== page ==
Published by the Students of Johns Hopkins since 1896
July 2, 2022

The price of birth control pills at Hopkins's Health and Wellness Center recently tripled. This change in federal law, a result of to the passage of the 2005 Deficit Reduction Act, prevented drug manufacturers from providing health centers at college campuses with discounts for birth control. For many young women, the price of birth control has become prohibitive, meaning that some will end up sacrificing vital control over their own sexual health. Birth control is a public health necessity, particularly on college campuses, where sexual health is arguably the predominant medical concern. The effect of this has potential to keep women from maintaining control over their own bodies.

There are many women on this campus who would not like their parents to see a co-pay for birth control pills appear on their monthly insurance invoice. These women are left with two options: pay a significantly higher price for their birth control, or go without. Neither option is acceptable. Additionally, some women take birth control pills for reasons other than contraception. It is important to remember that many women are prescribed birth control in order to deal with the more severe symptoms of menstruation.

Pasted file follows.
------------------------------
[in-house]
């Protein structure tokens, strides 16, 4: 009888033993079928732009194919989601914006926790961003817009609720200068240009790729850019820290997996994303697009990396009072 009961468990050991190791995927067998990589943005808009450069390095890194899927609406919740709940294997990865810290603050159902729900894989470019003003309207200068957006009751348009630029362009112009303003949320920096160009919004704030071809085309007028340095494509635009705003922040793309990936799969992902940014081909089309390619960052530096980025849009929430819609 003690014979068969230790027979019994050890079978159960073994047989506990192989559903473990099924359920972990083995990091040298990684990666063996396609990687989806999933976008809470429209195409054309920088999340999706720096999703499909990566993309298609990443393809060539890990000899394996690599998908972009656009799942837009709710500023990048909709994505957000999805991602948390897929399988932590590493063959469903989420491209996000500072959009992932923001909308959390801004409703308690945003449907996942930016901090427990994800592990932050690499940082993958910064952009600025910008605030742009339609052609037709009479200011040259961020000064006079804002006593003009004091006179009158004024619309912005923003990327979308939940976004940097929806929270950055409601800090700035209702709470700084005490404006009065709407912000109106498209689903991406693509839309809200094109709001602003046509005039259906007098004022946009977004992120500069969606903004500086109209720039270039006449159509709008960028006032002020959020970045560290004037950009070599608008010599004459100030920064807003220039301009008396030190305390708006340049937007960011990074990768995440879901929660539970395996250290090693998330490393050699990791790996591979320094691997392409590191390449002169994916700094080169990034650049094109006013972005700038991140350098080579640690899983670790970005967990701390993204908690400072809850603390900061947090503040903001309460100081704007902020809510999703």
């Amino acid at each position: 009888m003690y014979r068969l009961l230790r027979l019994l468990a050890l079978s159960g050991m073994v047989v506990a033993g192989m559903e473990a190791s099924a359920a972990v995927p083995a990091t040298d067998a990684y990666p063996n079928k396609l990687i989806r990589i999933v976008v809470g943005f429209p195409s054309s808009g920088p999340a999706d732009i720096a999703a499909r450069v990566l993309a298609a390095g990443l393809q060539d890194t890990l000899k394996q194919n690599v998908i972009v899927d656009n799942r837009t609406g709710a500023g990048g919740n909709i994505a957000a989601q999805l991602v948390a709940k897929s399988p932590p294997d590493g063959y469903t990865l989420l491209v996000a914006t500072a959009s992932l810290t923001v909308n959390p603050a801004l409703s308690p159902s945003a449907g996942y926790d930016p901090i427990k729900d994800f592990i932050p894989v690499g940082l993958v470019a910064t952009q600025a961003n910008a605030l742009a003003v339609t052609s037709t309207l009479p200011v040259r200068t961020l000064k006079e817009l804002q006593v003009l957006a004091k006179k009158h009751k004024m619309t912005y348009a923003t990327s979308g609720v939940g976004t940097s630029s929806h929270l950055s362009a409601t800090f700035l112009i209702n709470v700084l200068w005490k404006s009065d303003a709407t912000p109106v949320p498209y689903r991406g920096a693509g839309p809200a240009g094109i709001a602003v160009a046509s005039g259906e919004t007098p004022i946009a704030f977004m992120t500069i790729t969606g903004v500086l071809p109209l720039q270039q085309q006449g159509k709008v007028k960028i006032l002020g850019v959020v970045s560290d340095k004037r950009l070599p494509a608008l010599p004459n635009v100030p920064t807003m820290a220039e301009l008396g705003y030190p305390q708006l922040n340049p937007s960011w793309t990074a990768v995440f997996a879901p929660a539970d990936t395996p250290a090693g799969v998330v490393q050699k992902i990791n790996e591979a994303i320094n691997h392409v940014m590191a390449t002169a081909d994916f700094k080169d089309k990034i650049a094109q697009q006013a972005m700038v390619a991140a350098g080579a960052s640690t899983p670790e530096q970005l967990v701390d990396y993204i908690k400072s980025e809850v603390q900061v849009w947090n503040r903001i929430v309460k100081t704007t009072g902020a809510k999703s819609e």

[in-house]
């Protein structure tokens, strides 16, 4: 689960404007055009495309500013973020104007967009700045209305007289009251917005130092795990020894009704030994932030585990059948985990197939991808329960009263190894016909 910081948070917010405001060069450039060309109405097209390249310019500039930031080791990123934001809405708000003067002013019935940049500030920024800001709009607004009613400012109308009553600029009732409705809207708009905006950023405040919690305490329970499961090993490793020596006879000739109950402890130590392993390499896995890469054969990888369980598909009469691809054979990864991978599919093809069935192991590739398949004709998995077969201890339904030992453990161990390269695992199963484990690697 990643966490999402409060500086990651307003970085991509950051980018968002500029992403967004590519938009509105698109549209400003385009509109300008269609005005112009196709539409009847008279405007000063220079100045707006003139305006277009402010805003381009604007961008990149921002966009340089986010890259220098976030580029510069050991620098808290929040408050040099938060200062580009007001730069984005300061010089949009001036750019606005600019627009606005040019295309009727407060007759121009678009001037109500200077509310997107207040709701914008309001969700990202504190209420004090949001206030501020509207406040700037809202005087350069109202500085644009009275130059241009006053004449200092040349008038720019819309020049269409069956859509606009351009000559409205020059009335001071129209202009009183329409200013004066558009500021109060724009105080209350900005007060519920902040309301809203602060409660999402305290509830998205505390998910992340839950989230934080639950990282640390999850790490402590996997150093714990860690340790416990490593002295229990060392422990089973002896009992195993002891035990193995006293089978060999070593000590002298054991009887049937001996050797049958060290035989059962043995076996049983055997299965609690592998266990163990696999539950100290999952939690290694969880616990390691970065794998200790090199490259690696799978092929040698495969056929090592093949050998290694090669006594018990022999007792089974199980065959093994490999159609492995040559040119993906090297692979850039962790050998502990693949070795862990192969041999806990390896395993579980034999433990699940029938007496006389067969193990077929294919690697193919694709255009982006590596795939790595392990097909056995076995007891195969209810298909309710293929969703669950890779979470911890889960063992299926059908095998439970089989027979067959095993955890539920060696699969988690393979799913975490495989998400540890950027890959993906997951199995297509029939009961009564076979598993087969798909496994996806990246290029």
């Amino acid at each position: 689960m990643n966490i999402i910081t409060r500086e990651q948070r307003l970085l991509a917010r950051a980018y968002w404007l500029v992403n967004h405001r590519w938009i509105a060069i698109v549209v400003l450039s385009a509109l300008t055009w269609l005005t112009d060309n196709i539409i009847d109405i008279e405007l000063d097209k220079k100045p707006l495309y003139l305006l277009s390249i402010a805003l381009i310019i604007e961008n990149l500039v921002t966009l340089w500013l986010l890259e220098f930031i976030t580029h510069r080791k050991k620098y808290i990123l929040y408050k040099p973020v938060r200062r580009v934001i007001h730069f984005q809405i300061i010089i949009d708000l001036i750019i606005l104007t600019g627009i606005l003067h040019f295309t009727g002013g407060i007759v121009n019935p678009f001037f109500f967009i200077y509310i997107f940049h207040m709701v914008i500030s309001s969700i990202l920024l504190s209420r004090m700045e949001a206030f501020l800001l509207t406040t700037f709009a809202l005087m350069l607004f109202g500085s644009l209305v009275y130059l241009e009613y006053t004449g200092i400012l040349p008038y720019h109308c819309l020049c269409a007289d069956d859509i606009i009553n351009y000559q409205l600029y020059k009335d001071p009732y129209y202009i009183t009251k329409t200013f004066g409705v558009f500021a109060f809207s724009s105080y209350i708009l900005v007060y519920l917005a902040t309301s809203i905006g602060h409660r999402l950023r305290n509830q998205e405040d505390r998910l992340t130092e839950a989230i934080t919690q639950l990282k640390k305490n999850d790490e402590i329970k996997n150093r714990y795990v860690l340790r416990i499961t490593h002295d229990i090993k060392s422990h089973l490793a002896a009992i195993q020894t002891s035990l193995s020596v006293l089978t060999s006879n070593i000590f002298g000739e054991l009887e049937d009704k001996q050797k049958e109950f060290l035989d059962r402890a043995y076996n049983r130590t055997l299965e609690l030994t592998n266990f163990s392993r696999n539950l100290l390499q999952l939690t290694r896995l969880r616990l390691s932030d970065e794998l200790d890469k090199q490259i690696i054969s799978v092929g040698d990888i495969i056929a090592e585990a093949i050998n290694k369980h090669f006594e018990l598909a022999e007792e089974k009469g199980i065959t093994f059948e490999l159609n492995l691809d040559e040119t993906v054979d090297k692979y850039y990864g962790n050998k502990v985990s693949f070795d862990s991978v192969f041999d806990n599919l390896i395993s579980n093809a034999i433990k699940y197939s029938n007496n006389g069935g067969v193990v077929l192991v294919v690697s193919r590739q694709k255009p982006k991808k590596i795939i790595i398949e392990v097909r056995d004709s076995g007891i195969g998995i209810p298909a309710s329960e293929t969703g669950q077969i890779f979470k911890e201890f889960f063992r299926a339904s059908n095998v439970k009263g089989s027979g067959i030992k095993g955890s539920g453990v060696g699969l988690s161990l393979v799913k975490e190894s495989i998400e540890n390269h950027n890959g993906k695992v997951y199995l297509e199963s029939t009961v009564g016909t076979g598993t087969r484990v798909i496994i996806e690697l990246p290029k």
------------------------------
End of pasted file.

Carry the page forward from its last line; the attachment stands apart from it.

We commend the Health and Wellness Center for providing a confidential space for sex education on campus. We hope they further increase their visibility on campus as the first destination for sexual health concerns. We also encourage all students, male and female, to insist upon fair birth control prices for students. As adults, we must advocate forcefully for our own health care rights by contacting our senators and representatives, and by making ourselves heard in the upcoming election. We would marginalize ourselves even further by not speaking up.

Comments powered by Disqus

Please note All comments are eligible for publication in The News-Letter.

News-Letter Special Editions